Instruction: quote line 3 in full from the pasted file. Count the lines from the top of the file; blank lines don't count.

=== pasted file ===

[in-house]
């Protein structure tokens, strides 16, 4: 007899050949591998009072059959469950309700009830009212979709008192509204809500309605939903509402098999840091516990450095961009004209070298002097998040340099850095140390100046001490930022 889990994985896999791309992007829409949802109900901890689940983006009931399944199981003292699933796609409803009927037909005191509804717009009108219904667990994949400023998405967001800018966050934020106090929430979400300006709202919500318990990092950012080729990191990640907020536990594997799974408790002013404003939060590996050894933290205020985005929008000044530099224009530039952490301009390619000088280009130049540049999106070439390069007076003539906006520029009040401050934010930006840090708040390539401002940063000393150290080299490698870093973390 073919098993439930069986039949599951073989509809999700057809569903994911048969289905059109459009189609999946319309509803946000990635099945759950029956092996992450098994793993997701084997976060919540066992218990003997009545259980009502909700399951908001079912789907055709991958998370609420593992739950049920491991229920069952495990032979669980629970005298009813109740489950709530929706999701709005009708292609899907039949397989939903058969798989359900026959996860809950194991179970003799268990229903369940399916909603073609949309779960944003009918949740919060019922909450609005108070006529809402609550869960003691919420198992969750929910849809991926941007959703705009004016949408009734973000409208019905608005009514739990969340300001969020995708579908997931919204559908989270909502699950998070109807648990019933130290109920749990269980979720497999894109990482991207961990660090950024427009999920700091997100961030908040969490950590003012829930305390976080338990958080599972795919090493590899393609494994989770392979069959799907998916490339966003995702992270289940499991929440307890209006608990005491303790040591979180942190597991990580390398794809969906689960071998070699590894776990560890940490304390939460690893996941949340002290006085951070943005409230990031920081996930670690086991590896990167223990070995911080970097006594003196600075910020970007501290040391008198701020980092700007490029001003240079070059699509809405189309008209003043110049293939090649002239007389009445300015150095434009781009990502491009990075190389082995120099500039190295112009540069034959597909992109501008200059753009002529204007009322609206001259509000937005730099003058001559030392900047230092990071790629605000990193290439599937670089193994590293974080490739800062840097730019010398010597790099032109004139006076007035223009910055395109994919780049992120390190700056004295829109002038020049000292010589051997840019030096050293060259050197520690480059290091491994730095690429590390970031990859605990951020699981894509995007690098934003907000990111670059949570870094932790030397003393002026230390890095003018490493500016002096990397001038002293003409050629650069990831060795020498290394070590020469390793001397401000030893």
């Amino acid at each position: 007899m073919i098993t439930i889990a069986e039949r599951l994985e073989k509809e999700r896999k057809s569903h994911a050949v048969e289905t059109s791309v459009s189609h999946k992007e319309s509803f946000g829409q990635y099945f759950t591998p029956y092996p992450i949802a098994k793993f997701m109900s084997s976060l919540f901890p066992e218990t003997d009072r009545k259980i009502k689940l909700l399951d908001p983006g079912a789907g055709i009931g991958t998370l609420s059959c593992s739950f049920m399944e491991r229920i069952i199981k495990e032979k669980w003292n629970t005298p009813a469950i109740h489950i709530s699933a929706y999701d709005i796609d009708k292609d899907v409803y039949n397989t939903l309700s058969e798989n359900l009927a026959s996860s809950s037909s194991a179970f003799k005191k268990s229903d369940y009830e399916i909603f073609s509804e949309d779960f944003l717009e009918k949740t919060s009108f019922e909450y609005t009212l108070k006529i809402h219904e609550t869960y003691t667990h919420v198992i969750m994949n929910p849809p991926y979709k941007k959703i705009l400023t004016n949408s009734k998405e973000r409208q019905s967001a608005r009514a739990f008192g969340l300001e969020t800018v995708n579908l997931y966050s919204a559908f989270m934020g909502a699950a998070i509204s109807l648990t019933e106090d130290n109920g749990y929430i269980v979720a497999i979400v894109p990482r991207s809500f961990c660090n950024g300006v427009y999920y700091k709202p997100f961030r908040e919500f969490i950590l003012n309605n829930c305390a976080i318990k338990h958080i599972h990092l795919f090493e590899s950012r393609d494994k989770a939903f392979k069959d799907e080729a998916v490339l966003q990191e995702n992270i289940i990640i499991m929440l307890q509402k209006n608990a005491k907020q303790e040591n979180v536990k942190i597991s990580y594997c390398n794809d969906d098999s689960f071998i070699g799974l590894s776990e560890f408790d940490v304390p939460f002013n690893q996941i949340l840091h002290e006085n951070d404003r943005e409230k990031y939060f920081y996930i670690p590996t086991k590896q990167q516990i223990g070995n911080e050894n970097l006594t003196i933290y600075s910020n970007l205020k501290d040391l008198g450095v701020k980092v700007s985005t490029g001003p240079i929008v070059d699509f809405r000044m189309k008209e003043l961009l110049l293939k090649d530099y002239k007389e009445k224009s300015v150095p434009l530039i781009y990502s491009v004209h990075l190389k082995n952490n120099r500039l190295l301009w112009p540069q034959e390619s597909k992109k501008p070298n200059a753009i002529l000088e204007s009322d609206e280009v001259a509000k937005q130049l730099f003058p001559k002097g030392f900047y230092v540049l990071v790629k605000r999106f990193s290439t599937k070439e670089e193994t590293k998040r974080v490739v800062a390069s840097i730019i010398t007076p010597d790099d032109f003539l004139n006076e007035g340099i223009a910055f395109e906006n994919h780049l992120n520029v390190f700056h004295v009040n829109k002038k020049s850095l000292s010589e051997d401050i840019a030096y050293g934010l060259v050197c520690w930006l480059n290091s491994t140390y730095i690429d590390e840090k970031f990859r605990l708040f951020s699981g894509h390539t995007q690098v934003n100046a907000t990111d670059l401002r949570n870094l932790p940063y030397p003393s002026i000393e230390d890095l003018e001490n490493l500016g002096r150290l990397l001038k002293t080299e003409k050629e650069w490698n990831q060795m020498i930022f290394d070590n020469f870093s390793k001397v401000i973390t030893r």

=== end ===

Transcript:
């Amino acid at each position: 007899m073919i098993t439930i889990a069986e039949r599951l994985e073989k509809e999700r896999k057809s569903h994911a050949v048969e289905t059109s791309v459009s189609h999946k992007e319309s509803f946000g829409q990635y099945f759950t591998p029956y092996p992450i949802a098994k793993f997701m109900s084997s976060l919540f901890p066992e218990t003997d009072r009545k259980i009502k689940l909700l399951d908001p983006g079912a789907g055709i009931g991958t998370l609420s059959c593992s739950f049920m399944e491991r229920i069952i199981k495990e032979k669980w003292n629970t005298p009813a469950i109740h489950i709530s699933a929706y999701d709005i796609d009708k292609d899907v409803y039949n397989t939903l309700s058969e798989n359900l009927a026959s996860s809950s037909s194991a179970f003799k005191k268990s229903d369940y009830e399916i909603f073609s509804e949309d779960f944003l717009e009918k949740t919060s009108f019922e909450y609005t009212l108070k006529i809402h219904e609550t869960y003691t667990h919420v198992i969750m994949n929910p849809p991926y979709k941007k959703i705009l400023t004016n949408s009734k998405e973000r409208q019905s967001a608005r009514a739990f008192g969340l300001e969020t800018v995708n579908l997931y966050s919204a559908f989270m934020g909502a699950a998070i509204s109807l648990t019933e106090d130290n109920g749990y929430i269980v979720a497999i979400v894109p990482r991207s809500f961990c660090n950024g300006v427009y999920y700091k709202p997100f961030r908040e919500f969490i950590l003012n309605n829930c305390a976080i318990k338990h958080i599972h990092l795919f090493e590899s950012r393609d494994k989770a939903f392979k069959d799907e080729a998916v490339l966003q990191e995702n992270i289940i990640i499991m929440l307890q509402k209006n608990a005491k907020q303790e040591n979180v536990k942190i597991s990580y594997c390398n794809d969906d098999s689960f071998i070699g799974l590894s776990e560890f408790d940490v304390p939460f002013n690893q996941i949340l840091h002290e006085n951070d404003r943005e409230k990031y939060f920081y996930i670690p590996t086991k590896q990167q516990i223990g070995n911080e050894n970097l006594t003196i933290y600075s910020n970007l205020k501290d040391l008198g450095v701020k980092v700007s985005t490029g001003p240079i929008v070059d699509f809405r000044m189309k008209e003043l961009l110049l293939k090649d530099y002239k007389e009445k224009s300015v150095p434009l530039i781009y990502s491009v004209h990075l190389k082995n952490n120099r500039l190295l301009w112009p540069q034959e390619s597909k992109k501008p070298n200059a753009i002529l000088e204007s009322d609206e280009v001259a509000k937005q130049l730099f003058p001559k002097g030392f900047y230092v540049l990071v790629k605000r999106f990193s290439t599937k070439e670089e193994t590293k998040r974080v490739v800062a390069s840097i730019i010398t007076p010597d790099d032109f003539l004139n006076e007035g340099i223009a910055f395109e906006n994919h780049l992120n520029v390190f700056h004295v009040n829109k002038k020049s850095l000292s010589e051997d401050i840019a030096y050293g934010l060259v050197c520690w930006l480059n290091s491994t140390y730095i690429d590390e840090k970031f990859r605990l708040f951020s699981g894509h390539t995007q690098v934003n100046a907000t990111d670059l401002r949570n870094l932790p940063y030397p003393s002026i000393e230390d890095l003018e001490n490493l500016g002096r150290l990397l001038k002293t080299e003409k050629e650069w490698n990831q060795m020498i930022f290394d070590n020469f870093s390793k001397v401000i973390t030893r």